The Mujahideen rule was one of anarchy, mismanagement and oppression. The deterioration of the state started and continued well into the Taliban’s rule. It was also a period when ethnic divisions became even deeper. Pashtuns representing the largest ethnic and linguistic group was particularly marginalized. The Taliban’s coming to power was the direct result of the anarchic and cruel rule of the Mujahedeen whose unstoppable fighting cost thousands of innocent lives.
The Taliban’s harsh rule was also not sustainable by any means. The movement gradually
lost whatever popularity it had gained in the beginning due to their ultra-
The coming to power of President Karzai after the Taliban overthrow in late 2001 through a broad international and national consensus in Bonn was a new beginning for the country after years of civil war and chaos. A major segment of the current ruling coalition, being in power since early 2002, comes from Afghan expatriates having strong political connections and those influential in Mujahideen parties blocking the emerging young and talented technocrats to elevate to high level political positions. Social mobility, therefore, has been an uphill task given the prevalent nature of political dynamics.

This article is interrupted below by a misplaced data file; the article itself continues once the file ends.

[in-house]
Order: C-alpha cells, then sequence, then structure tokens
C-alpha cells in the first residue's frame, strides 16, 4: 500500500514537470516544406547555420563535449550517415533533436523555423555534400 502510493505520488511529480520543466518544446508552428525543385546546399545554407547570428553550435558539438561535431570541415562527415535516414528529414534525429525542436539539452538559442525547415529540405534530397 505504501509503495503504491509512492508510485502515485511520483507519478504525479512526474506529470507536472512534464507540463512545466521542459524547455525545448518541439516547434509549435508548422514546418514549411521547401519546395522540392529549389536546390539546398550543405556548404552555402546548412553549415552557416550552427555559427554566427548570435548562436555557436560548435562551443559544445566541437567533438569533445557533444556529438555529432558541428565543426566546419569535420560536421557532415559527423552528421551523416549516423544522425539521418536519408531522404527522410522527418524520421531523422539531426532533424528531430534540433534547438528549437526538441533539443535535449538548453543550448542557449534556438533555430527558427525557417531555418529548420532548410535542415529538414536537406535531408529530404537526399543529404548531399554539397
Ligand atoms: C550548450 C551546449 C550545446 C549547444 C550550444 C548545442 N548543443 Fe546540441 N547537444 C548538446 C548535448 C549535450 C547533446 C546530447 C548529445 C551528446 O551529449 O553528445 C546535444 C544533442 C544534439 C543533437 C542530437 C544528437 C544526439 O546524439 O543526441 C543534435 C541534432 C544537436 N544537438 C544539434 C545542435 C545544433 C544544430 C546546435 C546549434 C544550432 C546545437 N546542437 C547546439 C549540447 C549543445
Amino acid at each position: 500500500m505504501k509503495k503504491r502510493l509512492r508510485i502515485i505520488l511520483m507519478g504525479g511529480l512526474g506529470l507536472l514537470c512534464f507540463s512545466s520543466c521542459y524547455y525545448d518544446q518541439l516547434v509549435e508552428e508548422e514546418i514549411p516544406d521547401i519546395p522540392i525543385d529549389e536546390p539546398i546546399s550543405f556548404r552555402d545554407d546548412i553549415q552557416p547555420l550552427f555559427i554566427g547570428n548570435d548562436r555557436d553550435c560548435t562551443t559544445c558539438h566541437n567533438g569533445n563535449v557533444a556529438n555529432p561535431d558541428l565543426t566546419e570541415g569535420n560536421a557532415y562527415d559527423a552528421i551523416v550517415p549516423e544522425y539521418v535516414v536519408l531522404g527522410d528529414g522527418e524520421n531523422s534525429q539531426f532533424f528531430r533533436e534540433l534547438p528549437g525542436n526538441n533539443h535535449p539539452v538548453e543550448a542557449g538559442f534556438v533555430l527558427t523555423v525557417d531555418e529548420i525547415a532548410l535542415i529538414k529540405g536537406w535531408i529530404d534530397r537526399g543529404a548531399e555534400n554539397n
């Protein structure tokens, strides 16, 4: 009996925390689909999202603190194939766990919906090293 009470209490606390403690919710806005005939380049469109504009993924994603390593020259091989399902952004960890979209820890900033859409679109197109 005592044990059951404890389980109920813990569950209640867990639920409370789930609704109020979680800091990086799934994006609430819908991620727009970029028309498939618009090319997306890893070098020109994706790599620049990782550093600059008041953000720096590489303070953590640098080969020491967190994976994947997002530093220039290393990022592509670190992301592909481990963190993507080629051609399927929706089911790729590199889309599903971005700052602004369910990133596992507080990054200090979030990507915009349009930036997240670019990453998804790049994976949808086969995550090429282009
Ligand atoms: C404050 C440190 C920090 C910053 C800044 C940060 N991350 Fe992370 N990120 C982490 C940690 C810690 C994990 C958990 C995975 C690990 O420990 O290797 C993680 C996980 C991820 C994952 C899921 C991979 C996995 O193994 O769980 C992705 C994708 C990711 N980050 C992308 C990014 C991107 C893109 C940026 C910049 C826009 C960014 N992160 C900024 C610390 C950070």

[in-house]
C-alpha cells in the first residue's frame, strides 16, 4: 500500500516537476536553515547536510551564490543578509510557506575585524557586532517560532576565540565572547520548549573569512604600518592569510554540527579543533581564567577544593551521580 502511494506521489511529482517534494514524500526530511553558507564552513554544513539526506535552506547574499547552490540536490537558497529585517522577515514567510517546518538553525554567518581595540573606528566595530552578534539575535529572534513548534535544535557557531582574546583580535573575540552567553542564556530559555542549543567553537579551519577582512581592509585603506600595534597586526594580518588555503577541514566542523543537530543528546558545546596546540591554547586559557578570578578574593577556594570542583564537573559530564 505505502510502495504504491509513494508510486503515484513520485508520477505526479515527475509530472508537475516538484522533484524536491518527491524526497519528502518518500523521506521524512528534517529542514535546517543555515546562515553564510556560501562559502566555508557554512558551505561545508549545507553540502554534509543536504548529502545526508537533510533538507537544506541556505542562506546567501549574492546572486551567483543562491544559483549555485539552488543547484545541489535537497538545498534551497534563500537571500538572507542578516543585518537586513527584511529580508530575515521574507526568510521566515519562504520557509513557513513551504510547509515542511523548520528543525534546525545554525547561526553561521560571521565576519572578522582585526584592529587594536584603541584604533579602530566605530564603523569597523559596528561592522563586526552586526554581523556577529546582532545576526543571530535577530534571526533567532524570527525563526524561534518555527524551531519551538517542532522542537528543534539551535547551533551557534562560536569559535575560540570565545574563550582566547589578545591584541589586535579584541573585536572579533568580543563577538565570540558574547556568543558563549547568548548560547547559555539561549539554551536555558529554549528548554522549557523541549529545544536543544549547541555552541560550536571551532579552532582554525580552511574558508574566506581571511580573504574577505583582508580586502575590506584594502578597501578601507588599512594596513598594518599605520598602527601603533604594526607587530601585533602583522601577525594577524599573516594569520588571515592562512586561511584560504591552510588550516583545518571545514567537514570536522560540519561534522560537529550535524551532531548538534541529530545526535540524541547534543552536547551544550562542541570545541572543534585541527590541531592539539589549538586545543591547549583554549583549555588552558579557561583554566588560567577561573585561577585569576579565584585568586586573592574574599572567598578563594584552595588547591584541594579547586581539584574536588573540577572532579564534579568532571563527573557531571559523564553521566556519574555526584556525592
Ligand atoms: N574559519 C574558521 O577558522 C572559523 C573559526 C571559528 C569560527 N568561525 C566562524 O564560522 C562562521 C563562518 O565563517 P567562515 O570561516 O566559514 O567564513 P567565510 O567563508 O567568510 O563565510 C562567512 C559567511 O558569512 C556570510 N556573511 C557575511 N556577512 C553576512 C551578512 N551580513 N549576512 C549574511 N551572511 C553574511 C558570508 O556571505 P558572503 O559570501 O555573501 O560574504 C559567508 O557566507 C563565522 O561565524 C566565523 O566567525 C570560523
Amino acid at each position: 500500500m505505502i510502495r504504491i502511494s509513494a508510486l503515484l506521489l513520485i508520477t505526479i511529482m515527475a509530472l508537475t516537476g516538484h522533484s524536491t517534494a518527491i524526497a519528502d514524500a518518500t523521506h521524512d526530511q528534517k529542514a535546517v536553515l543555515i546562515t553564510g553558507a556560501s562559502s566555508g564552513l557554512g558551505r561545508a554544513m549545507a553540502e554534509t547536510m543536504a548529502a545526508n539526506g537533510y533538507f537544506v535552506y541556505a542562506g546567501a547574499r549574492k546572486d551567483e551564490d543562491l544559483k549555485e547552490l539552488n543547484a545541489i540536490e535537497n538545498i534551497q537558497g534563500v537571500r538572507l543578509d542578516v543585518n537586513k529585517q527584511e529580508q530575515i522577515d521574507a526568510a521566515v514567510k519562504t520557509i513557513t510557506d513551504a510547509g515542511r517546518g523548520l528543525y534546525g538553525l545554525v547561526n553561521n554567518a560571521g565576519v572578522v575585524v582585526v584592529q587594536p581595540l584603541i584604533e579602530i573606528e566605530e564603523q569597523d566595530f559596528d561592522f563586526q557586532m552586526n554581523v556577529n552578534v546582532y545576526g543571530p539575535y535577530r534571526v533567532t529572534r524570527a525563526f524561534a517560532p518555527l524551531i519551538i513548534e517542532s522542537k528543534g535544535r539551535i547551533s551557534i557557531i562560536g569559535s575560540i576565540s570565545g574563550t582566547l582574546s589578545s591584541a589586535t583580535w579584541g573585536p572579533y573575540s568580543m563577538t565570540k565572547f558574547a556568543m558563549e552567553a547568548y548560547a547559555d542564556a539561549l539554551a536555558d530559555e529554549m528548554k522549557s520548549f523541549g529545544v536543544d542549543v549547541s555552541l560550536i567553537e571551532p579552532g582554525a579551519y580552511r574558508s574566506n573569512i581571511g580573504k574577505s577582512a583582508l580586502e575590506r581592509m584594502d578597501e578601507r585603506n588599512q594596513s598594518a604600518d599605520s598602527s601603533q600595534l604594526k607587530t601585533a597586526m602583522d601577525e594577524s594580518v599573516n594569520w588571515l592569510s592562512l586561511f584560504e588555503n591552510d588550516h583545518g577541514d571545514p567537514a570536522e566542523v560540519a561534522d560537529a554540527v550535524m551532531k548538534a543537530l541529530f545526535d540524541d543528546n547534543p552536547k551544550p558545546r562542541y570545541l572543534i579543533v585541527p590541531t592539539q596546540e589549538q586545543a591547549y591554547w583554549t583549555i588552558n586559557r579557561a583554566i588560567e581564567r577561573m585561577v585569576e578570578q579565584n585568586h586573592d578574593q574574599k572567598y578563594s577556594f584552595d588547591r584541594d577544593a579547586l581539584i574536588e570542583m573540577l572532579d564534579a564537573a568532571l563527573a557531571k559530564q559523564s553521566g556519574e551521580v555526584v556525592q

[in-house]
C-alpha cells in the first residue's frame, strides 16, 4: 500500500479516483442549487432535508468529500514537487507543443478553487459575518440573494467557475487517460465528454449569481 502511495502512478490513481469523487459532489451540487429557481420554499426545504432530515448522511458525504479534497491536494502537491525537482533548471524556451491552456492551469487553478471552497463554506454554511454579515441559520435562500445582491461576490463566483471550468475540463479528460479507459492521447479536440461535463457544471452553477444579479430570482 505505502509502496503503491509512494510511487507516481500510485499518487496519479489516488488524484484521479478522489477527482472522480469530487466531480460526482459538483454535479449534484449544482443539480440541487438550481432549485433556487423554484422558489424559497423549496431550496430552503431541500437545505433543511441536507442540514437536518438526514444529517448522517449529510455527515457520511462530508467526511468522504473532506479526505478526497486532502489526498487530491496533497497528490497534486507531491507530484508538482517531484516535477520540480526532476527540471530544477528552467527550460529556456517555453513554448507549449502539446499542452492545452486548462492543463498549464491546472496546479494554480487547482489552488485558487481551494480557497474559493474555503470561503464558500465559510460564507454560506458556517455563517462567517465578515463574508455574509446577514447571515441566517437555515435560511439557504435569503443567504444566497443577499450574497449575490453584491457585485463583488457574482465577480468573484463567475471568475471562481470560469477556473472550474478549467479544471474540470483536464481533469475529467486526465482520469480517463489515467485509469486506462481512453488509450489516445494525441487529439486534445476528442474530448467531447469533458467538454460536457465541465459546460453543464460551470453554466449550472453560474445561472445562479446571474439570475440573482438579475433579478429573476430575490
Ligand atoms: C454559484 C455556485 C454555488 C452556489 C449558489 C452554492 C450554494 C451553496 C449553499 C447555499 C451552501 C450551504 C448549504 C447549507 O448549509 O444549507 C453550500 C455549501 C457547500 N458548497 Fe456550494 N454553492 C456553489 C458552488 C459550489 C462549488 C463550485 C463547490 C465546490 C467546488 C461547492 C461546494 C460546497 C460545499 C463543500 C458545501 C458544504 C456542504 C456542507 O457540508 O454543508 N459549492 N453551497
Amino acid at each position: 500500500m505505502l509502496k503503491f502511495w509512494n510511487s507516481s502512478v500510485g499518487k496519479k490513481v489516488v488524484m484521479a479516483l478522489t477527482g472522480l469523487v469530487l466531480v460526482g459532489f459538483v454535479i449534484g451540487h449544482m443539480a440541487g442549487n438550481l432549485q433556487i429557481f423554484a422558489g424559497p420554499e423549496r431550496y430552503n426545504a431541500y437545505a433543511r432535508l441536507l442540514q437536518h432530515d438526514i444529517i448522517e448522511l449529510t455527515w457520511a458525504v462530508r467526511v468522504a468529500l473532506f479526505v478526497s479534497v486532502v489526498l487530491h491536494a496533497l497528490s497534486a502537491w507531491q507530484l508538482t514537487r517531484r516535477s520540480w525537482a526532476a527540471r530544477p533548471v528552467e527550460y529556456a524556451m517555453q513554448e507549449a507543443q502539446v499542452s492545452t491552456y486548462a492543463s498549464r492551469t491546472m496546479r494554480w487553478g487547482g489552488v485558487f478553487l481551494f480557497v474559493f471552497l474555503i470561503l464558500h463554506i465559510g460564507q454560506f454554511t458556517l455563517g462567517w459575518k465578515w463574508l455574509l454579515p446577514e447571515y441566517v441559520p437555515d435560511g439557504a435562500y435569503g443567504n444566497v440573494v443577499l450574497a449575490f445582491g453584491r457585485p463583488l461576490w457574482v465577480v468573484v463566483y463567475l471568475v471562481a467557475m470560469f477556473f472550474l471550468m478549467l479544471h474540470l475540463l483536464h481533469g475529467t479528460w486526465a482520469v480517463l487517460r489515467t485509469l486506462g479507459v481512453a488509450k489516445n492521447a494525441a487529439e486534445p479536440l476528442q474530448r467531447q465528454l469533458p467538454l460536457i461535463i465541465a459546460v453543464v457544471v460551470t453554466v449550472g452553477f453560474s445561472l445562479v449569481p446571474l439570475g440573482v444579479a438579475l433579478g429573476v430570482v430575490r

Keeping the country united and bridging the deep divisions caused by decades of civil war and foreign interference have been top priorities for President Karzai since being in power. While pursuing his policy of unifying all ethnic groups as one Afghan nation, Mr. Karzai seems to have gone too far, marginalizing the majority Pashtuns. While the ongoing insurgency may not be a direct consequence of antagonistic Pashtuns and is rooted in regional and international strategic political maneuverings, the perception of Pashtuns being unfairly treated has certainly contributed to fueling the insurgency.
One must be fair while making an assessment of where Afghanistan stands today since
the Soviet occupation ended almost 25 years ago. The country has undergone tremendous
changes ever since. State machinery was virtually non-